The Dance of Apollo and
the Seasons to the Music of Time
"it is only as an aesthetic phenomenon that existence
and the world are eternally justified." -- Nietzsche
Claude Lorrain. Oil painting
on copper, 28 x 35 cm (1662)
In his will of 1663, Claude gave to his nephew Jean Gellee "a picture with its
gilt frame which represents the dance of the four seasons". This painting, as
Roethlisberger(2) writes, "is [Claude's] final and most serene solution of a
design which he elaborated in a pictorial drawing and in an etching, both dated
1662. The painting is outstanding on several accounts. Immaculately preserved,
it shows a chromatic intensity no longer found in his canvases, most of which
have darkened. It is also his last painting on copper, done not on commission,
but for himself to keep ... by February 1663 Claude was gravely ill ... Had he
indeed died at this stage, ... this painting, with its unique theme, would have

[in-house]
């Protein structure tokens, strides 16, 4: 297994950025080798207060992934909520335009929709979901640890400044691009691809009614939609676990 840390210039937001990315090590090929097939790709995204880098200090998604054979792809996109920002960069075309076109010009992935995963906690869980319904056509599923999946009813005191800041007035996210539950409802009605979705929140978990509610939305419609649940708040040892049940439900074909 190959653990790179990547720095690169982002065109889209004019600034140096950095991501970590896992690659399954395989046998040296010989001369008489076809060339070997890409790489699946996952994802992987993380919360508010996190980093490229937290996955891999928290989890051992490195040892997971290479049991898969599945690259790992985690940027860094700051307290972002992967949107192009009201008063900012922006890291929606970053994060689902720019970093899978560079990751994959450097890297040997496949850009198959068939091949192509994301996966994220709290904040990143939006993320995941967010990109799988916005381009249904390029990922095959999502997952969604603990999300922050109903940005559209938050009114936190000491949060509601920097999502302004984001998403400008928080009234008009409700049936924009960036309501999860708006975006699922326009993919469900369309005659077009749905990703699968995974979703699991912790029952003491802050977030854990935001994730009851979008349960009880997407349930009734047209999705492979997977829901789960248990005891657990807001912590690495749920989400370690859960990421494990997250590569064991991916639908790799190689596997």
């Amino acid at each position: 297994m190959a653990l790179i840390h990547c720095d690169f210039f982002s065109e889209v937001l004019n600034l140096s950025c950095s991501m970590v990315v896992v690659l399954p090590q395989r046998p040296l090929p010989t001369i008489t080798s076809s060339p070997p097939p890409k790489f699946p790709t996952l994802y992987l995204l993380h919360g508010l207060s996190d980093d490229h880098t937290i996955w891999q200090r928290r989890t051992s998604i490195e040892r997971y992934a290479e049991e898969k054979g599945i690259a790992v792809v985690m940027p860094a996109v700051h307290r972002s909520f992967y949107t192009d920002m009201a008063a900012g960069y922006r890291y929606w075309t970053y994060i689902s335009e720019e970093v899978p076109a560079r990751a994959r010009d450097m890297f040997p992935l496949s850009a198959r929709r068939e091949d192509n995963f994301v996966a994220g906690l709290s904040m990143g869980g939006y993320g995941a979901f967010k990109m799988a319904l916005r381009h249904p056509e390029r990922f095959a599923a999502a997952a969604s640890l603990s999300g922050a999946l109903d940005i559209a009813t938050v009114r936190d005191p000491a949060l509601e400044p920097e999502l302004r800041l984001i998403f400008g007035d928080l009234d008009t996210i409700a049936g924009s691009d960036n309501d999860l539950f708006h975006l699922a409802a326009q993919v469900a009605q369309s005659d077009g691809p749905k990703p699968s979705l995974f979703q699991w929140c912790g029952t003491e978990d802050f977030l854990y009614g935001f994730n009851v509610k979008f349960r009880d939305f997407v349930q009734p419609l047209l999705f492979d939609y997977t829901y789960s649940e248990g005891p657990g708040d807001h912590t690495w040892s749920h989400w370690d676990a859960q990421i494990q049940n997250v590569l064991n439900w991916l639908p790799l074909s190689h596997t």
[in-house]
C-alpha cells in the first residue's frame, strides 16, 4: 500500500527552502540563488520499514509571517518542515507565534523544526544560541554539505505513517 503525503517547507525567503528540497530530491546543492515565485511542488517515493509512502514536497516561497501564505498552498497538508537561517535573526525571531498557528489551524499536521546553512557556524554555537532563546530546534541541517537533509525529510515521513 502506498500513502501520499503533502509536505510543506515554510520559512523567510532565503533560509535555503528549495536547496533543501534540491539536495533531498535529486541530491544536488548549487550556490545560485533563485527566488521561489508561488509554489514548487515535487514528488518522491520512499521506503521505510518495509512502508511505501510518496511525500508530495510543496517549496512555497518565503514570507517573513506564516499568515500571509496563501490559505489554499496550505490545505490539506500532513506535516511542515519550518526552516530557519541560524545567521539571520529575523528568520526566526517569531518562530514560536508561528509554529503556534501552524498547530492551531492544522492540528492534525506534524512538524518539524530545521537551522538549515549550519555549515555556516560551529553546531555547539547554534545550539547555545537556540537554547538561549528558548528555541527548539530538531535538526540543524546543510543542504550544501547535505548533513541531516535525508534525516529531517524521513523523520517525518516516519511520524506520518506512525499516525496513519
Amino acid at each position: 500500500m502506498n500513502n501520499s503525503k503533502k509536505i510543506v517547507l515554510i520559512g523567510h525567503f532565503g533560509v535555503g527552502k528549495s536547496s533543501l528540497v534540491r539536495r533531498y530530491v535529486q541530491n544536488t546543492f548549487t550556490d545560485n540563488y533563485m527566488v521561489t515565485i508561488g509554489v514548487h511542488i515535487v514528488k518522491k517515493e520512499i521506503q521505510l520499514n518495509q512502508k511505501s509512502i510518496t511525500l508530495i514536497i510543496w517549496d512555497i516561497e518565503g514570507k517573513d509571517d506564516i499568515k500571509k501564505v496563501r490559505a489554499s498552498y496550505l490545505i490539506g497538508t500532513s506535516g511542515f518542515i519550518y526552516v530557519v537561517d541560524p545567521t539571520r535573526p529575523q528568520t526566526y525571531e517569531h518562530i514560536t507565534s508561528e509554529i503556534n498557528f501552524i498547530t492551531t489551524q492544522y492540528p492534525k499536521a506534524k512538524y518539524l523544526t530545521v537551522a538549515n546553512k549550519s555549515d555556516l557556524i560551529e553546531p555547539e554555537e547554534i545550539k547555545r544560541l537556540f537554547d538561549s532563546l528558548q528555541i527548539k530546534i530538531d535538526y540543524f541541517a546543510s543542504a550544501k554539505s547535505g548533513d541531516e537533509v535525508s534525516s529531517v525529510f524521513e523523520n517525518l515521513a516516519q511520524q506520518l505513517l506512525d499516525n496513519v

appeared all the more to represent a final declaration about his art, an urgent
and conscious summing up in extremis of a profoundly held belief. This
it is in any case, being a classically balanced, deeply poetic work, in which
all tension has been resolved in the expression of the harmonious rhythm of
nature. ... Above Chronos the flow of time is marked by the ruins, the cascade,
and the cavern, while a distant view opens up beyond the dancers, assigning an
infinite dimension to the change of the seasons."
The existence of this painting was unknown until 1987, when it surfaced at a sale
in Stockholm. While its previous history is unknown, it may be relevant that Queen
Christina of Sweden (who died in Rome in 1689) purchased three albums of Claude's
drawings from his heirs. Thus it may be that she also bought this painting and it
thus ended up in Sweden.
(1) Roethlisberger, Marcel, Claude Lorrain's "Dance of the Seasons", Pantheon,
vol. 45, p103 (1987).
(2) Roethlisberger, Marcel, The Dimension of Time in the Art of Claude Lorrain,
Artibus et Historiae, No. 20, (1989).